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g on a Star N TI FY IN TE RNATI ONAL T AL E N T


working hard to jump the fence or that they are maxed out over any fence.” It’s important a jumper’s gallop can be adjusted, she


adds. “Some horses have natural speed built into them, and others need speed put into them. The natural ones will always be fast, but might need to learn to slow down at the fence when they are going against the clock,” she explains. “The ones who need speed put into them usually need


to get what I call ‘quickened up’ in the flat work first,” Beezie notes. “That means they need to be taught to switch gears from a big gallop to a short gallop and vice versa quickly. They also need to be taught to make short turns with speed. With both kinds of horses, just giving them some practice in the ring is the best way to teach them.” “Breitling is quite quick now,” she remarks. “He used to


have trouble on his short turns to the verticals. It was just practice, and he’s learned it.”


Jill Henselwood


Jill competed in two Olympic Games riding Special Ed (Argentinus x Grannus) in 2008 and George (Garant x Don Juan) in 2012. With the Oldenburg Special Ed, Jill won team silver in Hong Kong and individual gold at the 2007 Pan- American Games. She and the Hanoverian George jumped on Canada’s bronze-medal team in London (2012). About these two horses, she says, “Special Ed has all the


titles. George was clever and spirited. He could jump a build- ing. He was second in the Million [Pfizer $1Million Grand Prix at HITS Saugerties] right after London and then won the Royal Winter Fair. It was all within that year.” “My one word is the spirit of the horse,” Jill says about choosing a young jumper. “It’s the spirit that draws me. It’s a bit of an intangible—do you get a sense of the spirit? It’s when you meet a horse for the first time and have a little chat with him,” she says. In that initial meeting, Jill looks for the horse’s desire to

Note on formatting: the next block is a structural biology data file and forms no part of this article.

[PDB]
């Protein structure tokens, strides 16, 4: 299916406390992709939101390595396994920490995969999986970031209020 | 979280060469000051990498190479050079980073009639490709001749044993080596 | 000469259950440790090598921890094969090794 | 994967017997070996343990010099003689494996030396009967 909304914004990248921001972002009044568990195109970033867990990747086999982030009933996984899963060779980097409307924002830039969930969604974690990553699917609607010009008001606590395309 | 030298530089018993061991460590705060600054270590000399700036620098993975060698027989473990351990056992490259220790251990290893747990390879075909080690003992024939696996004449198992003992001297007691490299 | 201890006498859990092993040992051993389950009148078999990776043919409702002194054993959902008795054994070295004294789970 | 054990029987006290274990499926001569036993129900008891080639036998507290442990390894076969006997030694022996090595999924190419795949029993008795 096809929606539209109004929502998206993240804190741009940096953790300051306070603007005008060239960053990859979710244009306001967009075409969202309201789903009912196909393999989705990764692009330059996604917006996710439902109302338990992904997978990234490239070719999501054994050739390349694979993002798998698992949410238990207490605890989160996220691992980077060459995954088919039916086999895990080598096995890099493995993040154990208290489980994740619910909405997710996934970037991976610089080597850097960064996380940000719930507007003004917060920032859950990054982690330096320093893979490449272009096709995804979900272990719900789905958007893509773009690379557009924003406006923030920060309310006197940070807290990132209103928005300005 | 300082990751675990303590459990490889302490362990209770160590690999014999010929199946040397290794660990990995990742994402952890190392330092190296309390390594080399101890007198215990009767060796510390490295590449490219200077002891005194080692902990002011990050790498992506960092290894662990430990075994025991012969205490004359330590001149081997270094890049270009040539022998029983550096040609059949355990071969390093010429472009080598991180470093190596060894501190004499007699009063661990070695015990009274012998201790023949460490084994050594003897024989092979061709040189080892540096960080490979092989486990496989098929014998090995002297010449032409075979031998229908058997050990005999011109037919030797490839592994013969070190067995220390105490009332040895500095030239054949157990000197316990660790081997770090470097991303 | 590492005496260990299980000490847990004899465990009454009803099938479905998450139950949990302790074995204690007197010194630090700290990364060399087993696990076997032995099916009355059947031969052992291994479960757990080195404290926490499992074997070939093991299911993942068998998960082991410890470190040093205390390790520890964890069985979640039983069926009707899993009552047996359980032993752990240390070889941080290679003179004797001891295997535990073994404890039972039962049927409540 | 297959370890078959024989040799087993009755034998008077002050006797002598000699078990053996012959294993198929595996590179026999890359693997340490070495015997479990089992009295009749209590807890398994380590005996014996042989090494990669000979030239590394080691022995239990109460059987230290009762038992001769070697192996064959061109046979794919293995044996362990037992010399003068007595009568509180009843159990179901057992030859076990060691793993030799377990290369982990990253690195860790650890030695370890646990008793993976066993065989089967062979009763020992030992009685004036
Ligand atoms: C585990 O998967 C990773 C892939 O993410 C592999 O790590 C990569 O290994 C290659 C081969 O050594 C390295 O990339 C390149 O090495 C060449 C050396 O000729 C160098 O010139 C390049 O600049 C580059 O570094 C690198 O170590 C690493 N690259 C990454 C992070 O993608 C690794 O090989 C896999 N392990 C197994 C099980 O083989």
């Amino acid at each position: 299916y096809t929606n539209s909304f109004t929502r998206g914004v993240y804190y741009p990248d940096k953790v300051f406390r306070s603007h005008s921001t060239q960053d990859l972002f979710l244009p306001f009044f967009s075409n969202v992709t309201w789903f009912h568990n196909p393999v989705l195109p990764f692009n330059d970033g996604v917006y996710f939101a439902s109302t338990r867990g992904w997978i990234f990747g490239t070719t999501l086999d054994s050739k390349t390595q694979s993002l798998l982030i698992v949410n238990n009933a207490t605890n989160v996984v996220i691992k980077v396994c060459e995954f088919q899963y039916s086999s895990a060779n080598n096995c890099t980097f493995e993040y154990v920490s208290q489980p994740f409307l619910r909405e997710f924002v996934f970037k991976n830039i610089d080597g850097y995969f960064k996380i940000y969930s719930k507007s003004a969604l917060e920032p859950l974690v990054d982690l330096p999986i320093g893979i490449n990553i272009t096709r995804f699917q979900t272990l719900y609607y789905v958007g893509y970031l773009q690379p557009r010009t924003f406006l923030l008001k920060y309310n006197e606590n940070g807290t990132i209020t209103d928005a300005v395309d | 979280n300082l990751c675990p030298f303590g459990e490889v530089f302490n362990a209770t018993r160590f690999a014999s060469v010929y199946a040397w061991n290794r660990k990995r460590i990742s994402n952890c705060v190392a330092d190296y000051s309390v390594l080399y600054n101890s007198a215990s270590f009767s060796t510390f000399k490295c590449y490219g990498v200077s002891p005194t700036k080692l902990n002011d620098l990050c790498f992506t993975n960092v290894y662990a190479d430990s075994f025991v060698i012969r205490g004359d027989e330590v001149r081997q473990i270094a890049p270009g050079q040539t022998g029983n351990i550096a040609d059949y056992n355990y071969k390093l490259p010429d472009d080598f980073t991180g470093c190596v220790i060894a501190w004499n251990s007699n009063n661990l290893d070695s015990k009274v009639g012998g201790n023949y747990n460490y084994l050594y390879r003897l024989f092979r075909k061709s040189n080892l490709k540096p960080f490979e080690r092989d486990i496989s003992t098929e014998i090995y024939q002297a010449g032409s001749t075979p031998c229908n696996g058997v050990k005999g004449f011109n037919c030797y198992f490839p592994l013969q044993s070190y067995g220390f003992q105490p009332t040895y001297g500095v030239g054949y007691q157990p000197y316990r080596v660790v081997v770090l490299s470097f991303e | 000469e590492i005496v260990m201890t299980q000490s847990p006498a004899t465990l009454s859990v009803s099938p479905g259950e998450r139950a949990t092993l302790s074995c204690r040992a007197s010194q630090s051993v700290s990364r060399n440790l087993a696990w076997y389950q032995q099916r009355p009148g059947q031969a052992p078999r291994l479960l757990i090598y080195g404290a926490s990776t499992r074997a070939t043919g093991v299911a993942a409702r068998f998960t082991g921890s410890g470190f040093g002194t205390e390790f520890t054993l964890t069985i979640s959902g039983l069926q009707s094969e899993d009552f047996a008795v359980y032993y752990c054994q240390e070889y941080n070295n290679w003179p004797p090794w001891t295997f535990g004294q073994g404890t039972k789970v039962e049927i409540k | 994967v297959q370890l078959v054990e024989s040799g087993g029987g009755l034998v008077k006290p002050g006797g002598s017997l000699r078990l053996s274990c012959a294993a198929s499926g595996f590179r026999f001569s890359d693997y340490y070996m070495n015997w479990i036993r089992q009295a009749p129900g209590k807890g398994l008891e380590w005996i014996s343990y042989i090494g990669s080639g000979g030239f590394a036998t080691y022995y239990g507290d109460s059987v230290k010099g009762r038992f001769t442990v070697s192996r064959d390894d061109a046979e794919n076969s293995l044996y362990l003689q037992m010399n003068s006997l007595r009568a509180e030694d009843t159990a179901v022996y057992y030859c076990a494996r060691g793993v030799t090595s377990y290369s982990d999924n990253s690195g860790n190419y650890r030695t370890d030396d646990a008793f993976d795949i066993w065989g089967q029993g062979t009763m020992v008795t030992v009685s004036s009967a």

jump. Over fences, she observes how he responds to what he sees in the ring. She wants to see a horse who’s clever, saying, “He looks at a fence like a fox would, calculating.” At Juniper Farms in Oxford Mills, Ontario, Jill and Bob


Henselwood evaluate potential superstars in four main quad- rants: confidence, athletic qualities, age and value. Confidence is the spirit, shared by the rider. Jill sees


a parallel between the attributes of an Olympic-level rider and an Olympic-level horse, saying they are both


Jill Henselwood and George, at the AIG $1Million Grand Prix, March 2013, at the HITS Desert Circuit, Thermal, California.


undefeatable in their “try.” “You can dampen down the [horse’s] spirit, or underline it by being in the right neigh- borhood with a partner who’s as enthusiastic as the horse,” she explains. Some athletic traits like the horse’s conformation, sound-


ness, height and speed are inherent, or permanent, she says, although they can still be enhanced. “You build the horse to the top of what he can be,” adding there is always an element of uncertainty with a prospect. “With a jumper, he’s a bit born to do it, and it’s happenstance to see how it develops correctly.” Value, Jill says, is “the quadrant where the sport and


commerce come together. You need a backer. It’s not a given to partner up with an exceptional horse, if you are lacking that quadrant.” Jill says Bob, who is a young horse inspector for the Cana-


dian Sport Horse Association, will review the bloodlines for prospects they are considering. After seeing them at the inspection, he might express reservations on the confor- mation of certain horses. “The horse has to get by me and him, and my vet who is a sport vet,” she says. If a prospect passes that evaluation, Jill will work on developing his poten- tial. “Then they get a chance, if they ticked all the boxes. Once they get in, they are on my side and I keep trying,” she concludes.


Warmbloods Today 15


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